A video of a woman in Los Angeles reciting her poem about her pride in being Mexican in the U.S. is quickly going viral with Latinx from every country showing their support for her words. The video was posted by Jerry Ulloa Zatarain on Facebook and at the start of it the woman insists that the man recording gets her name – Celia – so people know who she is as she stands on a street in Los Angeles to passionately present her words. 

The viral video shows the elderly woman as she recites a poem about the history of Mexican immigration.

An elderly Lady that was interviewed in the city of Los Angeles CA

Posted by Jerry Ulloa Zatarain on Wednesday, August 28, 2019

“Por que yo soy Mexicana dicen que yo soy illegal,” she begins. “pero si tu lees la historia esta es mi tierra natal.” This translates to “Because I am Mexican they say that I am illegal. But if you read the story this is my homeland.”

Her words ring true for Mexicans considering that before the 1848 Treaty of Guadalupe-Hidalgo, Mexico owned the land that later became California, Nevada, and Utah, and portions of Arizona, New Mexico, Colorado, and Wyoming. The area was sold to the U.S. for $15 million and the treaty also officially recognized Texas as a U.S. state after it joined states in 1846. 

The treaty also states that Mexicans could retain their lands and become U.S. citizens but over time they were stripped of more than nearly 20 million acres of land by businesses, ranchers, and the U.S. Department of Agriculture among others in power.  

The powerful poem honors the immigration experience of Mexicans of the past, present, and future.

Facebook

“Pero tu, gringo Americano, tu si eres ilegal, porque yo so Mexicana aqui me voy a quedar,” she adds. “Y aunque tu pongas la barda, yo me la voy a brincar por arriba, por abajo ni cuenta te vas a dar.”

These sentiments are shared by many young Mexicans and Mexican immigrants especially in light of the immigration crisis happening at the border. With the Trump administration going after undocumented immigrants and asylum seekers, these words are needed now more than ever. According to the Pew Research Center, in 2017 there were 4.9 million undocumented immigrants from Mexico in the U.S. but of the estimated 33 million Mexicans living in the U.S., 22.3 million were born in the U.S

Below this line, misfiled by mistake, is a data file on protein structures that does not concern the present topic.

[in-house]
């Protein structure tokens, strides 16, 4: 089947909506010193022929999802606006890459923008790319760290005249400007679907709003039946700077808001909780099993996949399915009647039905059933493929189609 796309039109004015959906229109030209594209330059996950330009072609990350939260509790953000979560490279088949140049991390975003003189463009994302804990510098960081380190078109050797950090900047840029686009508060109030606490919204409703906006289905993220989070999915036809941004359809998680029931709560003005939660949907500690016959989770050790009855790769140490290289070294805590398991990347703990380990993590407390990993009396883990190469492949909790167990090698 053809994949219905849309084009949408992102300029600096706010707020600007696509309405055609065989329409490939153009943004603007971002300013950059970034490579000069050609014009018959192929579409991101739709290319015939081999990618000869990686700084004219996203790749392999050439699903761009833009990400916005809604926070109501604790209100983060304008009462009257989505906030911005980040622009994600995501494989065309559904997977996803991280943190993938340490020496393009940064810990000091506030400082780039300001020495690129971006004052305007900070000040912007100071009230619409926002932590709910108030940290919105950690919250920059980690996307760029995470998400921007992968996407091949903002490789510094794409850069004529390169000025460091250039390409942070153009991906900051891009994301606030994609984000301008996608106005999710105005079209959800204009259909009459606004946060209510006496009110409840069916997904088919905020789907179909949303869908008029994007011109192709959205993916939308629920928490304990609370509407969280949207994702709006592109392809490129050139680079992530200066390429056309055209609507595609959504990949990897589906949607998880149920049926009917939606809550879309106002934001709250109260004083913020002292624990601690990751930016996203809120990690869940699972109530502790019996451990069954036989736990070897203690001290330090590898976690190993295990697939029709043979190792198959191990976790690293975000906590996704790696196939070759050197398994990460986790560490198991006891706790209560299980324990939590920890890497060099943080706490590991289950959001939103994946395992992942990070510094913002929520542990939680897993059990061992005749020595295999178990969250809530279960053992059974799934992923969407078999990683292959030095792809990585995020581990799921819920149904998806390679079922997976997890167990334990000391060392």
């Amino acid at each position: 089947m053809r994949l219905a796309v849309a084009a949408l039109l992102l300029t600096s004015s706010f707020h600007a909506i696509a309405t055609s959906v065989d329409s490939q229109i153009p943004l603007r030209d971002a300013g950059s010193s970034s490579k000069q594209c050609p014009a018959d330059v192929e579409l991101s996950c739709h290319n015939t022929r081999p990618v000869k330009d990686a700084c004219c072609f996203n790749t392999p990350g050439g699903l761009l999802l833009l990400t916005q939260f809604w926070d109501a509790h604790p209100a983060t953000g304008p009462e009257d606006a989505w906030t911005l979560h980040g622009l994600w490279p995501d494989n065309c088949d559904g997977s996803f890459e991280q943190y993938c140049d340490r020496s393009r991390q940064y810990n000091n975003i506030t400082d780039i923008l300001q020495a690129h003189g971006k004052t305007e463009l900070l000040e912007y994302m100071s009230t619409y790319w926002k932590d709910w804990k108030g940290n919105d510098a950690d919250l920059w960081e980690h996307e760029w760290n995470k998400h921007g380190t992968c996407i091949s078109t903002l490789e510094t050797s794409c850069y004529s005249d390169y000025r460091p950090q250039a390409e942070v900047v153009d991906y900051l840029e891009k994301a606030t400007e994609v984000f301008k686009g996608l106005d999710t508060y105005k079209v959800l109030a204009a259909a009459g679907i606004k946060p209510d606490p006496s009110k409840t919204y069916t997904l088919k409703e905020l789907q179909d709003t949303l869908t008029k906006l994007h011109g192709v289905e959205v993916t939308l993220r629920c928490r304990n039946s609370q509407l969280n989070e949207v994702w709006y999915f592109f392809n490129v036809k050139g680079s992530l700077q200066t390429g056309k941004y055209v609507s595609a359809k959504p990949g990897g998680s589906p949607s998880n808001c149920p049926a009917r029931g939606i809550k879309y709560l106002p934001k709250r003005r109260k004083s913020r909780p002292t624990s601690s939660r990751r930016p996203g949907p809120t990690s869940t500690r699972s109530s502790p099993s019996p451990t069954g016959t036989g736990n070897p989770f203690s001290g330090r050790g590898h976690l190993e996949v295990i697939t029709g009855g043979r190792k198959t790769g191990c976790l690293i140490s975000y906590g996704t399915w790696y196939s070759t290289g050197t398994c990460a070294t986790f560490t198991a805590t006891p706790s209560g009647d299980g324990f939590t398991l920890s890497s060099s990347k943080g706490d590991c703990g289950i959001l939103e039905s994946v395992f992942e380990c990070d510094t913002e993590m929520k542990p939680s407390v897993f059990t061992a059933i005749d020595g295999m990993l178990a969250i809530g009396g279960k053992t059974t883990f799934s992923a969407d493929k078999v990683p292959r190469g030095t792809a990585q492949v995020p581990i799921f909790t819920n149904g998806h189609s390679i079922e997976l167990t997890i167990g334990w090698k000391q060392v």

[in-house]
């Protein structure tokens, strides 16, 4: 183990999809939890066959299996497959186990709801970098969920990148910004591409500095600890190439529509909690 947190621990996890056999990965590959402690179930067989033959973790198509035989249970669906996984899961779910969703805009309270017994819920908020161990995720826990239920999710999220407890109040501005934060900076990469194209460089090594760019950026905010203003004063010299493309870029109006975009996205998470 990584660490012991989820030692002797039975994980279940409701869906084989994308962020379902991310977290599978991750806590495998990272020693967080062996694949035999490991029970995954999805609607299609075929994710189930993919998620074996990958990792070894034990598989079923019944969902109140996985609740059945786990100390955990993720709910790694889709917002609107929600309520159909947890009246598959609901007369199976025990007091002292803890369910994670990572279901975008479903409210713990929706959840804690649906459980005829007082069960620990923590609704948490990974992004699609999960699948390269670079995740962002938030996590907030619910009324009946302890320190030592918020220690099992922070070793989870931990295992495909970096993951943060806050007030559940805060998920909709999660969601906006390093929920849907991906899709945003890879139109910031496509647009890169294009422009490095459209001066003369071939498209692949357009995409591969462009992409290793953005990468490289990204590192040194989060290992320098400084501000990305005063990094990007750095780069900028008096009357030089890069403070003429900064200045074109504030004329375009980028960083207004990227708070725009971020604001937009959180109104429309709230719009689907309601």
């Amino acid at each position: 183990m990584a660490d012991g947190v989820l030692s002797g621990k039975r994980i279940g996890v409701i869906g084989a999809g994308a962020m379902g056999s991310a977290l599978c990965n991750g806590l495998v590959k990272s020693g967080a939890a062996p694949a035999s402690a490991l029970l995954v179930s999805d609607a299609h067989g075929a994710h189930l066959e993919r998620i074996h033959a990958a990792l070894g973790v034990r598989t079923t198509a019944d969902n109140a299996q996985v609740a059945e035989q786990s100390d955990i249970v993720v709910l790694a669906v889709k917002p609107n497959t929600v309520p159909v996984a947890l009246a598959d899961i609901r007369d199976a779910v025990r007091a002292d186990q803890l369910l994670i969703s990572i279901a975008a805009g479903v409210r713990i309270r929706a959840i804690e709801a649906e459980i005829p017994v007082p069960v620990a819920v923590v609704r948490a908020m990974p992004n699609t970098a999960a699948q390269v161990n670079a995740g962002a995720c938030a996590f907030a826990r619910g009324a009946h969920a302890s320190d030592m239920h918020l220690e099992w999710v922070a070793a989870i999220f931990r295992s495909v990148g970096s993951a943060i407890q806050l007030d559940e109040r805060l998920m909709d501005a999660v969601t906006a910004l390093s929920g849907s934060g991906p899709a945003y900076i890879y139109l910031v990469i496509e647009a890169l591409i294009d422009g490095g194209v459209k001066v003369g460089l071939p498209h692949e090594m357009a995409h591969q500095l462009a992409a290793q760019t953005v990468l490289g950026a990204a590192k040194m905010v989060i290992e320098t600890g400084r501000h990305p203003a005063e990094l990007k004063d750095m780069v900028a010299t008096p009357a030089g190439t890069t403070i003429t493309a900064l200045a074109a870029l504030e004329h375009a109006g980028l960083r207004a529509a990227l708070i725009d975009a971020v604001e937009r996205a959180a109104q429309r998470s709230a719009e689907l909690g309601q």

Long before Trump and his hateful rhetoric and border wall mongering there has been a wall (psychological and physical) separating the U.S. from Mexico. Border Patrol in the U.S. was established in 1924 and President Bill Clinton mandated the construction of a 13-mile wall between San Diego and Tijuana in 1993. By 2011, The Department of Homeland Security completed construction on 649 miles of barriers and for many, this is an affront to the beliefs that were part of the establishment of the United States. For Mexicans like Celia, it’s also a reminder of the land that once belonged to the indigenous communities that are now part of a country that is becoming more hostile to Mexican immigrants, undocumented or otherwise. 

Later Celia adds that “el Mexicano no raja, el viene aqui a trabajar” (the Mexican does not crack, he comes here to work) which is a sentiment evident in the large number of farmworkers that come from Mexico, 68 percent to be exact. The need for farm workers is so dire that even the Trump administration conceded to the demands of farmers and streamlined the H-2A visa process that allows them to work legally in the U.S. There are 27.4 million immigrant workers in the U.S., which makes up 17.1 percent of the total number of workers (undocumented or not), according to a 2018 report by the Bureau of Labor Statistics. But negative stereotypes and portrayals of Mexicans and immigrants in general as violent, lazy, and overall criminals persist. Studies consistently find that immigrants are less likely to be incarcerated than those born in the U.S.  and the crime rate actually plummeted 45 percent between 1990 and 2010 even though the overall percentage of immigrants and the number of undocumented immigrants in the U.S. both increased sharply, reported the Anti-Defamation League. 

“Dime gringo Americano, dime tu que haces aquí, si tu veniste de lejos,” Celia said. “Tu vienes de otro país, si el Mexicano es mojado, también tu lo eres aquí.” 

The fact that the U.S. is a land founded by immigrants and that should continue to welcome immigrants stands in stark contrast to the current policies and the images of families in cages going without medical care or basic necessities on the border. About a month ago, a mural called “Chained Migration.” was revealed in Las Vegas showing the State of Liberty getting arrested by U.S. Immigration and Customs Enforcement (ICE). 

For these reasons, Celia’s words have had a profound effect on those who have seen the nearly two-minute video on Facebook. 

Facebook

One commenter even translated the entire poem into English and many shared their own Mexican pride, thanking her for her words. 

She closes the poem by saying, “Y si la migra me agarra, yo me vuelvo a regresar,” she said. ” y aunque los gringos no quieran, aquí me van enterrar.” 

Celia’s words are filled with pride, passion, and defiance and in a time when the Latinx community seemingly spends more time than ever defending their rights it’s a good reminder to listen to the sage advice of our elders.